Graphic Design


Hello again, here is a little more information on me, Rebecca Estrella, and my graphic design experience. As mentioned in the “WHO AM I” secion of my website, I have been in the graphic design, website design, and print industry for a little over 18 years. I’m very proud of my work and accomplishments and enjoy working as a freelance graphic designer and am here to help your vision come to reality, from conept, to design, to a final printed piece. Please see some of my testimonials from actual clients whom I can give as references if needed.

I can pretty much design any type of collateral you may need. Being in the print industry for so many years, has given me experience in all aspects of the graphic design field. Below are some of the products you may need, that I can design, and print for you.
View My Portfiolio

  • Brochures, Catalogues, Magazines, Pamphlets, Newsletters, Programs
  • Tradeshow Displays, Table Displays, Banners, Posters, Billboards, Flyers
  • Bereavement Poster and Bereavement Cards design and printing (2 day service)
  • Stationary: Business Cards, Envelopes, Letterhead, Presentation Folders
  • Trifolds, Bifolds, Diecuts, Direct Maill Campaigns, Postcards, Boxes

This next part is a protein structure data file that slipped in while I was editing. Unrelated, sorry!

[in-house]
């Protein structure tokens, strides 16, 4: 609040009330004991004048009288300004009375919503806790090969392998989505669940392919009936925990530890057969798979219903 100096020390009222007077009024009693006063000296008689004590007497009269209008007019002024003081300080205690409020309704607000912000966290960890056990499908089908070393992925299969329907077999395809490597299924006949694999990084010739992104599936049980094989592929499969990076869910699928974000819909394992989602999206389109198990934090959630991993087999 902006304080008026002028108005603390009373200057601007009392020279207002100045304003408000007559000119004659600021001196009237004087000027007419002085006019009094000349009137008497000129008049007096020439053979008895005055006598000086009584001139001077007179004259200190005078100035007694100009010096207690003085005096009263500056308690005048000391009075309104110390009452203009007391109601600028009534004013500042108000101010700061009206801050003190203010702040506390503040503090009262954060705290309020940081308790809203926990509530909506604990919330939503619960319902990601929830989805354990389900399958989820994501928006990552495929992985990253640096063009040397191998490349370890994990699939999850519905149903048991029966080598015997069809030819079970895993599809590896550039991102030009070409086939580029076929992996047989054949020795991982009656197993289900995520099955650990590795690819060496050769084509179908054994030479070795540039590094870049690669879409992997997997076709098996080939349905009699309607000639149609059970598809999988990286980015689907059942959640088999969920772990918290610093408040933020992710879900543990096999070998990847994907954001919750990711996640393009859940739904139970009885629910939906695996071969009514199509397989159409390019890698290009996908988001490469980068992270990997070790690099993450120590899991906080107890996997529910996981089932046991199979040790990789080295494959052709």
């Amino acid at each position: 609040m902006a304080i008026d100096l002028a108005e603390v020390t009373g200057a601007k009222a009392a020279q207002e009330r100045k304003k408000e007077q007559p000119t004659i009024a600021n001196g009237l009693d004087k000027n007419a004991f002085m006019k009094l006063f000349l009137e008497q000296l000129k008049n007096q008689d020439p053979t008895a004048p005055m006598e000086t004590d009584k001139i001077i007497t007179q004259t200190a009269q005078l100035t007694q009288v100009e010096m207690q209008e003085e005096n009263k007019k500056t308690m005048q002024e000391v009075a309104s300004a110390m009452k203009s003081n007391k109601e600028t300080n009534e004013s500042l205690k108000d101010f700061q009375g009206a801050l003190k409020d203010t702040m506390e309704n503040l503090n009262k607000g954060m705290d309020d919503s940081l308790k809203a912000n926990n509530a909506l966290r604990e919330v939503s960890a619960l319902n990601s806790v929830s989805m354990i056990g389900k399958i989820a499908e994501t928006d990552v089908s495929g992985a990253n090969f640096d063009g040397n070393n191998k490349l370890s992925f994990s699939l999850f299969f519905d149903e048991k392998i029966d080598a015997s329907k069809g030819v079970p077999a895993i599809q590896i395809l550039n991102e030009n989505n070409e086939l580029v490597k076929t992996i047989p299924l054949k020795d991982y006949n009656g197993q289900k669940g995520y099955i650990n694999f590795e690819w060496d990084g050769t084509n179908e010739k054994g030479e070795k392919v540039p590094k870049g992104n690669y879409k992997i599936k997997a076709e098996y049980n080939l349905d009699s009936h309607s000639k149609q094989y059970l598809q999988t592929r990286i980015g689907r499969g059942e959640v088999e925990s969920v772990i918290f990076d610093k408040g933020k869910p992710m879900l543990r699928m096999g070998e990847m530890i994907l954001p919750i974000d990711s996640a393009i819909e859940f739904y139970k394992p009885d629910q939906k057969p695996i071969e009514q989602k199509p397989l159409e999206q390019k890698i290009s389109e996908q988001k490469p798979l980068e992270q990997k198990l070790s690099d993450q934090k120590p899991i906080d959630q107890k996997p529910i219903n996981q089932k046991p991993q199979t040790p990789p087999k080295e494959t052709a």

• Labels, Stickers, Door Hangers, Carbon Forms, Custom Notepads

Please contact me for an initial meeting so we can discuss all your needs and I can give you an appropriate proposal. You can view a few samples of my graphic design work in my graphic design portfolio.

Below is some information on graphic design and the different ways we designers have to process the entire project from start to finish. Its more than just putting a few images on a piece of paper… it takes time, presicion, the right color or font, even something that can seem very minimal, can make a huge differnce in the final outcome of a piece. Sometimes a client believes one small edit takes 5 minutes, when in reality, it can take a couple of hours. I hope this gives you a better understanding of graphic design and I look foward to working with you. You made the first step by visiting my website, and you have made the right choice, I look foward to working with you.


What Is Graphic Design?

Suppose you want to announce or sell something, amuse or persuade someone, explain a complicated system or demonstrate a process. In other words, you have a message you want to communicate. How do you “send” it? You could tell people one by one or broadcast by radio or loudspeaker. That’s verbal communication. But if you use any visual medium at all-if you make a poster; type a letter; create a business logo, a magazine ad, or an album cover; even make a computer printout-you are using a form of visual communication called graphic design. View My Portfiolio